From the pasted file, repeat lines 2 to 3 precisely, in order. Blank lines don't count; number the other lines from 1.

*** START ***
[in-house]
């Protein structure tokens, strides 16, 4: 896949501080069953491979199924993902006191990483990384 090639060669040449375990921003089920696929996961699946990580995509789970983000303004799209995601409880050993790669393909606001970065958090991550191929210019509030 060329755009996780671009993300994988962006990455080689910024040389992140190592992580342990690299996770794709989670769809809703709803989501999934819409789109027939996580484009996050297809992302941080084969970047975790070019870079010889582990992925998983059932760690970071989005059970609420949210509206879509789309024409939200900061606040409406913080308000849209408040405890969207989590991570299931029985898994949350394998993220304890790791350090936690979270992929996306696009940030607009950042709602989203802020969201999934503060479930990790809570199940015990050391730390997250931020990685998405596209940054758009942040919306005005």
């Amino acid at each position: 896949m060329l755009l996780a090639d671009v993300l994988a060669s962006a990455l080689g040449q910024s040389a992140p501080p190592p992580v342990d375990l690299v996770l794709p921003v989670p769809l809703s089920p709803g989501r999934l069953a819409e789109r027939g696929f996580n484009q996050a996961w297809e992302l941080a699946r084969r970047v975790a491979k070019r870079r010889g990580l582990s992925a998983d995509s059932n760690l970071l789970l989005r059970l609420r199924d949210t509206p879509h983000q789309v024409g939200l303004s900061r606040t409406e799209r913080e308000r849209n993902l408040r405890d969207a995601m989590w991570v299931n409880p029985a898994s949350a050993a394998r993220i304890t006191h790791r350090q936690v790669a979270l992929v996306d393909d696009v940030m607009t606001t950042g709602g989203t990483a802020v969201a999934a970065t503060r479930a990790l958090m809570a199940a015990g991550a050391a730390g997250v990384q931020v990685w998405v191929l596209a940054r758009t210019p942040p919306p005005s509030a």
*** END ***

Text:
């Protein structure tokens, strides 16, 4: 896949501080069953491979199924993902006191990483990384 090639060669040449375990921003089920696929996961699946990580995509789970983000303004799209995601409880050993790669393909606001970065958090991550191929210019509030 060329755009996780671009993300994988962006990455080689910024040389992140190592992580342990690299996770794709989670769809809703709803989501999934819409789109027939996580484009996050297809992302941080084969970047975790070019870079010889582990992925998983059932760690970071989005059970609420949210509206879509789309024409939200900061606040409406913080308000849209408040405890969207989590991570299931029985898994949350394998993220304890790791350090936690979270992929996306696009940030607009950042709602989203802020969201999934503060479930990790809570199940015990050391730390997250931020990685998405596209940054758009942040919306005005």
């Amino acid at each position: 896949m060329l755009l996780a090639d671009v993300l994988a060669s962006a990455l080689g040449q910024s040389a992140p501080p190592p992580v342990d375990l690299v996770l794709p921003v989670p769809l809703s089920p709803g989501r999934l069953a819409e789109r027939g696929f996580n484009q996050a996961w297809e992302l941080a699946r084969r970047v975790a491979k070019r870079r010889g990580l582990s992925a998983d995509s059932n760690l970071l789970l989005r059970l609420r199924d949210t509206p879509h983000q789309v024409g939200l303004s900061r606040t409406e799209r913080e308000r849209n993902l408040r405890d969207a995601m989590w991570v299931n409880p029985a898994s949350a050993a394998r993220i304890t006191h790791r350090q936690v790669a979270l992929v996306d393909d696009v940030m607009t606001t950042g709602g989203t990483a802020v969201a999934a970065t503060r479930a990790l958090m809570a199940a015990g991550a050391a730390g997250v990384q931020v990685w998405v191929l596209a940054r758009t210019p942040p919306p005005s509030a």